Basketball also has a big following in South Australia, with the Adelaide 36ers playing out of an 8,070 seat stadium in Findon. The 36ers have won four championships in the last 20 years in the National Basketball League (Australia).

Other sports

Fifty-nine percent of South Australian children take part in organised sports. For boys, soccer has the highest participation rate (22%), followed by swimming (16%). For girls netball is most popular (18%), also followed by swimming (16%).[23]

Notable places

South Australian cities, towns, settlements and road network

Regions:

Rivers:

Lakes:

Islands:

Main highways:

See also

Food and drink:

Lists:

References

  • Dorothy Jauncey, Bardi Grubs and Frog Cakes — South Australian Words, Oxford University Press (2004) ISBN 0-19-551770-9

Footnotes

  1. ^ 5220.0 - Australian National Accounts: State Accounts, 2008-09 (Reissue), Australian Bureau of Statistics, 22 December 2009.
  2. ^ Most Australians describe the body of water south of the continent as the Southern Ocean, rather than the Indian Ocean as officially defined by the International Hydrographic Organization (IHO). In the year 2000, a vote of IHO member nations defined the term "Southern Ocean" as applying only to the waters between Antarctica and 60 degrees south latitude.
  3. ^ Women and Politics in South Australia The State Library of South Australia
  4. ^ "Highest Mountains". Geoscience Australia. http://www.ga.gov.au/education/facts/landforms/highmtns.htm#state. Retrieved 28 May 2006. 
  5. ^ "Climate and Weather". Government of South Australia. Atlas South Australia. 28 April 2004. http://www.atlas.sa.gov.au/go/resources/atlas-of-south-australia-1986/environment-resources/climate-and-weather. Retrieved 6 December 2009.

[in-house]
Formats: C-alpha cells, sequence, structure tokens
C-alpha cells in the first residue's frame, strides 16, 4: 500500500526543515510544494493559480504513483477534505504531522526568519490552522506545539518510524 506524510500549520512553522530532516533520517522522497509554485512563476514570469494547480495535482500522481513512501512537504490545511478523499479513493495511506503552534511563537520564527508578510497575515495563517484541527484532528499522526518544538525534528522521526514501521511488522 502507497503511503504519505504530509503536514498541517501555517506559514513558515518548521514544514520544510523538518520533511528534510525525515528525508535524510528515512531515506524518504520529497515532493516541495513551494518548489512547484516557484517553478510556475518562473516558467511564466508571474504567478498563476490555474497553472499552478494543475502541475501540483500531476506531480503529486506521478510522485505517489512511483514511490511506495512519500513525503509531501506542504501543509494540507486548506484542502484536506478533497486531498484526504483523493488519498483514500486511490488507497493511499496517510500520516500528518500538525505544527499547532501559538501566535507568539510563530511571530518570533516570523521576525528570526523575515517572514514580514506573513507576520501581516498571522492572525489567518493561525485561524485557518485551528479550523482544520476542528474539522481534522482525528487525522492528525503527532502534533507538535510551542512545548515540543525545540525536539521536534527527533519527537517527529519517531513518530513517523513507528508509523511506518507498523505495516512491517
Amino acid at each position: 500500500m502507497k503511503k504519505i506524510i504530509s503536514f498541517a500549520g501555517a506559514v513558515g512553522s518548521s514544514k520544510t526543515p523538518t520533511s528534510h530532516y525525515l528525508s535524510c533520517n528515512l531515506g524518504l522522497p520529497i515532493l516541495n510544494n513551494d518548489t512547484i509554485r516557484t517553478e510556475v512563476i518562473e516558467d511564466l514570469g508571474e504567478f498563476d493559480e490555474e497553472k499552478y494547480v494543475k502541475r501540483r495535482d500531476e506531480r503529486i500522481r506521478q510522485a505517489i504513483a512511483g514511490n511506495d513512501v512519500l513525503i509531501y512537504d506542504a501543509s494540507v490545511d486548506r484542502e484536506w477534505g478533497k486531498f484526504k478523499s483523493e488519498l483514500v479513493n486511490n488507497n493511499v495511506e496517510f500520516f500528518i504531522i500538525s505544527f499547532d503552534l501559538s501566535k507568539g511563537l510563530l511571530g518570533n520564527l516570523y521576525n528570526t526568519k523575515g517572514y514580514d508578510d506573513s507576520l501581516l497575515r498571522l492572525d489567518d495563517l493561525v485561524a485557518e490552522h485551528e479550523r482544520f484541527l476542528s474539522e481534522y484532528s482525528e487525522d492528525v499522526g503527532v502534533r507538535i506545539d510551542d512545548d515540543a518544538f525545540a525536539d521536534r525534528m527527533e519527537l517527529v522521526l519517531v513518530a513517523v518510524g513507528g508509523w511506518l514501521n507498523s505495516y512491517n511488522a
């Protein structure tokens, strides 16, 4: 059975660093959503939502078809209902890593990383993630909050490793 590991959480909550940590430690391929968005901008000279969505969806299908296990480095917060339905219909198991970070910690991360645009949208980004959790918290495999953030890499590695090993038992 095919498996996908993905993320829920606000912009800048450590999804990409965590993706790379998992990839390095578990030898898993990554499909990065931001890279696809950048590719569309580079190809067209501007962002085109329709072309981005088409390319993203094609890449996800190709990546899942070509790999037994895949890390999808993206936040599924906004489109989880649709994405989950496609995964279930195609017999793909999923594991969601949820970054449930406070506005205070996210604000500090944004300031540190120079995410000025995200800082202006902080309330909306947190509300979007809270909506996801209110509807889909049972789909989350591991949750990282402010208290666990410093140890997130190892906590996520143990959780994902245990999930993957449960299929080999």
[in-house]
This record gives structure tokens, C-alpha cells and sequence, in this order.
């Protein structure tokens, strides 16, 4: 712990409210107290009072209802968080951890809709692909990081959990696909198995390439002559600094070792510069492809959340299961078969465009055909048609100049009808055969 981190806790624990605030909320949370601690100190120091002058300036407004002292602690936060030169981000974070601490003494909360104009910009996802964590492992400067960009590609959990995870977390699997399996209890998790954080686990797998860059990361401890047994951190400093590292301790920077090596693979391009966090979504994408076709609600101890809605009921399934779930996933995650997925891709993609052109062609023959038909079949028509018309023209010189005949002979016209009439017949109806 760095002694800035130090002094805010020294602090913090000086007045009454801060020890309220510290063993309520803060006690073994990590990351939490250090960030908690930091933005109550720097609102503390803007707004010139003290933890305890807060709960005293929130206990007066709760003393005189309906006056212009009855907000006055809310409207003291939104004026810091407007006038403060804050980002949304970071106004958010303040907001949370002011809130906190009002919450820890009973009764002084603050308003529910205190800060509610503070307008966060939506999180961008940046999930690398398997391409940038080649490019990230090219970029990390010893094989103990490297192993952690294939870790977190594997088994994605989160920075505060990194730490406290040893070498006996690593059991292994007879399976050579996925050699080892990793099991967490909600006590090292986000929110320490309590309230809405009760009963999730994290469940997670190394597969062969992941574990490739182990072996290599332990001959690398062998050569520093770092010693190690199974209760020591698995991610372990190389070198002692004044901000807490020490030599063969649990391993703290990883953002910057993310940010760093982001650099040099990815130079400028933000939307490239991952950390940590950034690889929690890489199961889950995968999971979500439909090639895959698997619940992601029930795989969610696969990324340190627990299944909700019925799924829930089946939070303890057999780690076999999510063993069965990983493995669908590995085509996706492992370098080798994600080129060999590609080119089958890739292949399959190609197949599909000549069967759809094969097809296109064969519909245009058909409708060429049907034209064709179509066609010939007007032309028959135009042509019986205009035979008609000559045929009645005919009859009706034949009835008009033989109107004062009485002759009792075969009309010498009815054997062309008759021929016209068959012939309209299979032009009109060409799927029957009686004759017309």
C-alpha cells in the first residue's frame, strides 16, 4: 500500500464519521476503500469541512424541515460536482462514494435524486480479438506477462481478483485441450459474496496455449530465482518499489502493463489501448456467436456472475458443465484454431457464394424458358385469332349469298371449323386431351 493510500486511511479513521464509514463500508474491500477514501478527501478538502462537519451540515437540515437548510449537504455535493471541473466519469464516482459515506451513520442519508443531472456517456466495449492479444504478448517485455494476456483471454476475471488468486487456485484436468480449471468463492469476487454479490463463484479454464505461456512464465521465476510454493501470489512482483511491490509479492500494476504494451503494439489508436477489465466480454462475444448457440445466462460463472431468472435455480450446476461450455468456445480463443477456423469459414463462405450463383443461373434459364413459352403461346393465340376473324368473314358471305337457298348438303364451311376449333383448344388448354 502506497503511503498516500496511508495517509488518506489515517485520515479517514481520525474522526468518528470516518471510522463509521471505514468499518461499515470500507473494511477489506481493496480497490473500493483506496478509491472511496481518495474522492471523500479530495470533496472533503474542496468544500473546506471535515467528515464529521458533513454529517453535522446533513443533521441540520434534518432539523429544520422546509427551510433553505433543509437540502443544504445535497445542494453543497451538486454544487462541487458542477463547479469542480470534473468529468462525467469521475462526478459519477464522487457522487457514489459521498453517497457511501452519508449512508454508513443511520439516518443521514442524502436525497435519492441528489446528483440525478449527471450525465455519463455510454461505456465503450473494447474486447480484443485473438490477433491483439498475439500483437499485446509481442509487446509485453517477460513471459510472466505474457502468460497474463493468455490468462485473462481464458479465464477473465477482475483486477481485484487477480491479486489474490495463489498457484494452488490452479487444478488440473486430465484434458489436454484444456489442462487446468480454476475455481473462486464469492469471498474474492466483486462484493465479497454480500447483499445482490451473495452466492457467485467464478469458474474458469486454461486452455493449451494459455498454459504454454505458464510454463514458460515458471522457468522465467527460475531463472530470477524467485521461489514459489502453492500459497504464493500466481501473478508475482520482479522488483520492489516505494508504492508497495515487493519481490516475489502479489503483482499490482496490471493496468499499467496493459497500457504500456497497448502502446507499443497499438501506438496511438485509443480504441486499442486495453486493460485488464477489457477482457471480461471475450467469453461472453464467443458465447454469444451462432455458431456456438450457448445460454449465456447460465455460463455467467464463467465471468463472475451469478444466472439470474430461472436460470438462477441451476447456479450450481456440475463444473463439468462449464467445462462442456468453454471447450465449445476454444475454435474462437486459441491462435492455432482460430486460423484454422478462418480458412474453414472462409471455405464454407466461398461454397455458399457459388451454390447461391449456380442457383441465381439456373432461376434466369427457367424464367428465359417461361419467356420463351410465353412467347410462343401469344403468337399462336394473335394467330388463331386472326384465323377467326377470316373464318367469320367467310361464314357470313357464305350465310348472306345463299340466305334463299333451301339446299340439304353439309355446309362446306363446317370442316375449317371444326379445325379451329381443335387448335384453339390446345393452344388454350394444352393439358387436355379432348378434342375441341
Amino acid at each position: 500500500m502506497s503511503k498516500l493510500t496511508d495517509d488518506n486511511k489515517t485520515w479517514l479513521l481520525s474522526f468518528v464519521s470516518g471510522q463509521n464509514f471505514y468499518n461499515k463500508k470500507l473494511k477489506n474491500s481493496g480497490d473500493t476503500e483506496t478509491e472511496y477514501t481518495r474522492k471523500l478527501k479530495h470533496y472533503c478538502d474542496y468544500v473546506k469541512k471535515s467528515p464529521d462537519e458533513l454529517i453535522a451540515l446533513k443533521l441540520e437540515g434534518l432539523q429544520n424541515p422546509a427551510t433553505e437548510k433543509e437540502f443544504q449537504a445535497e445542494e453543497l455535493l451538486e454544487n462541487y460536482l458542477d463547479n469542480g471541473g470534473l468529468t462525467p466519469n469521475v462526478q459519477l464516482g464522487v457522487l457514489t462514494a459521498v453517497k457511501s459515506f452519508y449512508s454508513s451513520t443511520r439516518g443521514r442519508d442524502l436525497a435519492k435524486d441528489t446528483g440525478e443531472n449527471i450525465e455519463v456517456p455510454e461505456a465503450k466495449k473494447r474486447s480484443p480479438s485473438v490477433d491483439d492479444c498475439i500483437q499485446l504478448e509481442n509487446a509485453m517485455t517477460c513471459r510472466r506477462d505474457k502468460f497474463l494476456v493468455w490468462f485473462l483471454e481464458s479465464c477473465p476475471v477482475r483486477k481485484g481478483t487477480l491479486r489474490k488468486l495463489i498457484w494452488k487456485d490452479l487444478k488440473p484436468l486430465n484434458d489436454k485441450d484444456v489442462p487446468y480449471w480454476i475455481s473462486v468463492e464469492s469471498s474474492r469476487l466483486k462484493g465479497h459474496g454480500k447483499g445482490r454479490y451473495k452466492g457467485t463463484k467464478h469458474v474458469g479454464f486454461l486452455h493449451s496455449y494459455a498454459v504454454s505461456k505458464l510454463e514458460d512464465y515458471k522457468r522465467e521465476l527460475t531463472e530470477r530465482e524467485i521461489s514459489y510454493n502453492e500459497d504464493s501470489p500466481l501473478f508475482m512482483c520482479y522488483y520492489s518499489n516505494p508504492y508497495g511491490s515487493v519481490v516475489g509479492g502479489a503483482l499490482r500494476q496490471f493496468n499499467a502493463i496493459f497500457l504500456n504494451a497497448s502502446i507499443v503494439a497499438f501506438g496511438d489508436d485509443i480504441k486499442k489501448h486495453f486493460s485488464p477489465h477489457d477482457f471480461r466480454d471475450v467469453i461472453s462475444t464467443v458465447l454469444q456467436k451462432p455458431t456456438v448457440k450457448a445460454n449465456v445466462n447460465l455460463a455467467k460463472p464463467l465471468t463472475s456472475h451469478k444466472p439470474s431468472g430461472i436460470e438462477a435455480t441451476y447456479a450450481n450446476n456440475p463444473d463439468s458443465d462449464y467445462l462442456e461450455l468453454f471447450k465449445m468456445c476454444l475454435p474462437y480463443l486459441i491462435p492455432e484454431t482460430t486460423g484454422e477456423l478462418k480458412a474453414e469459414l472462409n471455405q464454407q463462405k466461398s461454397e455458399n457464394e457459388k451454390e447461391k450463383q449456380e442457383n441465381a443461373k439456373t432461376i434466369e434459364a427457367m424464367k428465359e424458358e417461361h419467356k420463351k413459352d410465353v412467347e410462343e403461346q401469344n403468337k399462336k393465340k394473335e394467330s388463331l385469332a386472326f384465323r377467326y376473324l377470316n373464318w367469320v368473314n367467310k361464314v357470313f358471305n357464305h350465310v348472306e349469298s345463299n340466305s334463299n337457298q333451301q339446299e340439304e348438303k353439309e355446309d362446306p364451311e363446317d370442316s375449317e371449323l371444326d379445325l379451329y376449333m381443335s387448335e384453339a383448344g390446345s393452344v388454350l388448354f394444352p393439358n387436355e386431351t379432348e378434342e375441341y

6. ^ "Rainfall and Temperature Records: National" (PDF). Bureau of Meteorology. http://www.bom.gov.au/climate/extreme/records/national.pdf. Retrieved 14 November 2009. 
  7. ^ "Inquiry into Local Government and Cost Shifting". Australian House of Representatives. 2003. http://www.aph.gov.au/house/committee/efpa/localgovt/submissions/sub308.pdf. Retrieved 11 June 2007. 
  8. ^ "R v Governor of South Australia (1907) HCA 31; (1907) 4 CLR 1497 (8 August 1907)". Australasian Legal Information Institute. 2008. http://www.austlii.edu.au/au/cases/cth/HCA/1907/31.html. Retrieved 19 July 2008. 
  9. ^ "Legislative Council 1843-1856". Parliament of South Australia. 2005. http://www.parliament.sa.gov.au/about/1_1_1_legcouncil.shtm. Retrieved 28 May 2006. 
  10. ^ "Estimated Resident Population, SA". ABS. 31 March 2008. http://www.abs.gov.au/AUSSTATS/abs@.nsf/DetailsPage/3218.02006-07?OpenDocument. Retrieved 16 September 2008. 
  11. ^ Owen, Michael (22 May 2006). "School leaving age to be raised". The Advertiser (News Corp). http://www.news.com.au/story/0,10117,19215505-1246,00.html. Retrieved 28 May 2006.